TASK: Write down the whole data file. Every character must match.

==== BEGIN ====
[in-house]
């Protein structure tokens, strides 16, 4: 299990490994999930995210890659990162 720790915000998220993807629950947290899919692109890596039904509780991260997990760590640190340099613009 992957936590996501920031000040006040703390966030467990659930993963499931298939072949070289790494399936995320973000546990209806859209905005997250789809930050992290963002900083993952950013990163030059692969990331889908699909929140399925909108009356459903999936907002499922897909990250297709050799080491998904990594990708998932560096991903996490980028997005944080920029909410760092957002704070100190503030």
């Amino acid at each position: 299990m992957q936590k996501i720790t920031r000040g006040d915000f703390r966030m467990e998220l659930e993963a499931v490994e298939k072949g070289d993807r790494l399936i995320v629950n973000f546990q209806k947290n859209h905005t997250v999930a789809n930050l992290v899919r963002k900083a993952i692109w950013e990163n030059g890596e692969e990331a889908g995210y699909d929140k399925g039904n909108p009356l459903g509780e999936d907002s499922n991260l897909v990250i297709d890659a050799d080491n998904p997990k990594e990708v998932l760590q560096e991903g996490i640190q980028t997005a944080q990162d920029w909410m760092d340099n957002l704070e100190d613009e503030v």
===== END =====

[in-house]
């Protein structure tokens, strides 16, 4: 299990490994999930995210890659990162 720790915000998220993807629950947290899919692109890596039904509780991260997990760590640190340099613009 992957936590996501920031000040006040703390966030467990659930993963499931298939072949070289790494399936995320973000546990209806859209905005997250789809930050992290963002900083993952950013990163030059692969990331889908699909929140399925909108009356459903999936907002499922897909990250297709050799080491998904990594990708998932560096991903996490980028997005944080920029909410760092957002704070100190503030």
């Amino acid at each position: 299990m992957q936590k996501i720790t920031r000040g006040d915000f703390r966030m467990e998220l659930e993963a499931v490994e298939k072949g070289d993807r790494l399936i995320v629950n973000f546990q209806k947290n859209h905005t997250v999930a789809n930050l992290v899919r963002k900083a993952i692109w950013e990163n030059g890596e692969e990331a889908g995210y699909d929140k399925g039904n909108p009356l459903g509780e999936d907002s499922n991260l897909v990250i297709d890659a050799d080491n998904p997990k990594e990708v998932l760590q560096e991903g996490i640190q980028t997005a944080q990162d920029w909410m760092d340099n957002l704070e100190d613009e503030v």